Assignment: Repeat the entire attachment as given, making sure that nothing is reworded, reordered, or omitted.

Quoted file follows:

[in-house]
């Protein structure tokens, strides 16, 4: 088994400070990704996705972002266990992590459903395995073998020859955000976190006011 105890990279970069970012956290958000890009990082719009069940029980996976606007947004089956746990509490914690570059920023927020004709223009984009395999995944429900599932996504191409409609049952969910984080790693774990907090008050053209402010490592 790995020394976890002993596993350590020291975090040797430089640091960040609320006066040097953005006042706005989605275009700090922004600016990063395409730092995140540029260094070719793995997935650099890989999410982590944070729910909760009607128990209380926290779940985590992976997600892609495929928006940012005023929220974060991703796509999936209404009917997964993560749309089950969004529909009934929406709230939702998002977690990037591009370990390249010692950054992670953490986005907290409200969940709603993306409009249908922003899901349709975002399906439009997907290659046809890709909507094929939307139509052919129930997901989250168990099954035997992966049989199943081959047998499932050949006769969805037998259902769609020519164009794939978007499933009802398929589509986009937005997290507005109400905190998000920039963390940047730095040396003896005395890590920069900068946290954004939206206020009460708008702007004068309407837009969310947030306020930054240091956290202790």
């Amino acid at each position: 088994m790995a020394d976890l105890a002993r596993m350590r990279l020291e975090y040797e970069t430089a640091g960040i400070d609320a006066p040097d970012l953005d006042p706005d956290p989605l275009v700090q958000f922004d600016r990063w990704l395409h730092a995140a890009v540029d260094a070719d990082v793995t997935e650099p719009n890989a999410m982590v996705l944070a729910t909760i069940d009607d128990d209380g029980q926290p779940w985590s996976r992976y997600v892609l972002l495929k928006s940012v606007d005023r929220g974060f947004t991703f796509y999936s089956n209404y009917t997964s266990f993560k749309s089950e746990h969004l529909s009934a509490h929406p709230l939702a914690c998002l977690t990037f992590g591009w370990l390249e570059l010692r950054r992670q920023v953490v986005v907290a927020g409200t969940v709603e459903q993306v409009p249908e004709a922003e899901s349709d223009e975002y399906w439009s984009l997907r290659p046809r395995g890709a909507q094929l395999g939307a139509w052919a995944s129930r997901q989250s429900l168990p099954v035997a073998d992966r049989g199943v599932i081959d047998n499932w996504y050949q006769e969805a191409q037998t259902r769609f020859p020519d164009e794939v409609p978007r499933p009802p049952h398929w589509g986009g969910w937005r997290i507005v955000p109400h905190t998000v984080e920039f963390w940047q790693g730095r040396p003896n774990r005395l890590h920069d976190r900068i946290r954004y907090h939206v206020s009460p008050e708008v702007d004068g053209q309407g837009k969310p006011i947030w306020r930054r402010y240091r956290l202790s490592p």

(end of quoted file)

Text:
[in-house]
């Protein structure tokens, strides 16, 4: 088994400070990704996705972002266990992590459903395995073998020859955000976190006011 105890990279970069970012956290958000890009990082719009069940029980996976606007947004089956746990509490914690570059920023927020004709223009984009395999995944429900599932996504191409409609049952969910984080790693774990907090008050053209402010490592 790995020394976890002993596993350590020291975090040797430089640091960040609320006066040097953005006042706005989605275009700090922004600016990063395409730092995140540029260094070719793995997935650099890989999410982590944070729910909760009607128990209380926290779940985590992976997600892609495929928006940012005023929220974060991703796509999936209404009917997964993560749309089950969004529909009934929406709230939702998002977690990037591009370990390249010692950054992670953490986005907290409200969940709603993306409009249908922003899901349709975002399906439009997907290659046809890709909507094929939307139509052919129930997901989250168990099954035997992966049989199943081959047998499932050949006769969805037998259902769609020519164009794939978007499933009802398929589509986009937005997290507005109400905190998000920039963390940047730095040396003896005395890590920069900068946290954004939206206020009460708008702007004068309407837009969310947030306020930054240091956290202790």
């Amino acid at each position: 088994m790995a020394d976890l105890a002993r596993m350590r990279l020291e975090y040797e970069t430089a640091g960040i400070d609320a006066p040097d970012l953005d006042p706005d956290p989605l275009v700090q958000f922004d600016r990063w990704l395409h730092a995140a890009v540029d260094a070719d990082v793995t997935e650099p719009n890989a999410m982590v996705l944070a729910t909760i069940d009607d128990d209380g029980q926290p779940w985590s996976r992976y997600v892609l972002l495929k928006s940012v606007d005023r929220g974060f947004t991703f796509y999936s089956n209404y009917t997964s266990f993560k749309s089950e746990h969004l529909s009934a509490h929406p709230l939702a914690c998002l977690t990037f992590g591009w370990l390249e570059l010692r950054r992670q920023v953490v986005v907290a927020g409200t969940v709603e459903q993306v409009p249908e004709a922003e899901s349709d223009e975002y399906w439009s984009l997907r290659p046809r395995g890709a909507q094929l395999g939307a139509w052919a995944s129930r997901q989250s429900l168990p099954v035997a073998d992966r049989g199943v599932i081959d047998n499932w996504y050949q006769e969805a191409q037998t259902r769609f020859p020519d164009e794939v409609p978007r499933p009802p049952h398929w589509g986009g969910w937005r997290i507005v955000p109400h905190t998000v984080e920039f963390w940047q790693g730095r040396p003896n774990r005395l890590h920069d976190r900068i946290r954004y907090h939206v206020s009460p008050e708008v702007d004068g053209q309407g837009k969310p006011i947030w306020r930054r402010y240091r956290l202790s490592p």